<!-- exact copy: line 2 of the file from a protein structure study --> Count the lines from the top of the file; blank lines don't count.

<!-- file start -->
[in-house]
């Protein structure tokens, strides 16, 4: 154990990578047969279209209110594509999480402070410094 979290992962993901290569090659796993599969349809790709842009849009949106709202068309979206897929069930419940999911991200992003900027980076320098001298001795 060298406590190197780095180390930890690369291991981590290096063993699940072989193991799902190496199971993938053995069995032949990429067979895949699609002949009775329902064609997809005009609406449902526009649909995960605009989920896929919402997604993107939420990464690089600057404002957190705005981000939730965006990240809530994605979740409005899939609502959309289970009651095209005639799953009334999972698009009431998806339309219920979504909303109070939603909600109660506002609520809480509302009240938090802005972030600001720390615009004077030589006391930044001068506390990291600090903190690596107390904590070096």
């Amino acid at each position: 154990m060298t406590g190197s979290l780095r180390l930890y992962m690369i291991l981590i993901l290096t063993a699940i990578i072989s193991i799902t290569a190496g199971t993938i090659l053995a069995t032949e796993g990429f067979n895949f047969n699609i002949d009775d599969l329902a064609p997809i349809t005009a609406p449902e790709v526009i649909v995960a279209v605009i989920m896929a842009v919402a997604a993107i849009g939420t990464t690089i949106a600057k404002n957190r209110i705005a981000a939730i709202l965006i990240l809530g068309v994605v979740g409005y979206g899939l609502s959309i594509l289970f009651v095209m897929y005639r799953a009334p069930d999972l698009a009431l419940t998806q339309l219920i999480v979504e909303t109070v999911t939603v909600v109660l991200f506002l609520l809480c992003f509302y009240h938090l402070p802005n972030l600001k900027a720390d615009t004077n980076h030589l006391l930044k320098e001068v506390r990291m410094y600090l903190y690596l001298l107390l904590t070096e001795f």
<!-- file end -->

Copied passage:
């Protein structure tokens, strides 16, 4: 154990990578047969279209209110594509999480402070410094 979290992962993901290569090659796993599969349809790709842009849009949106709202068309979206897929069930419940999911991200992003900027980076320098001298001795 060298406590190197780095180390930890690369291991981590290096063993699940072989193991799902190496199971993938053995069995032949990429067979895949699609002949009775329902064609997809005009609406449902526009649909995960605009989920896929919402997604993107939420990464690089600057404002957190705005981000939730965006990240809530994605979740409005899939609502959309289970009651095209005639799953009334999972698009009431998806339309219920979504909303109070939603909600109660506002609520809480509302009240938090802005972030600001720390615009004077030589006391930044001068506390990291600090903190690596107390904590070096």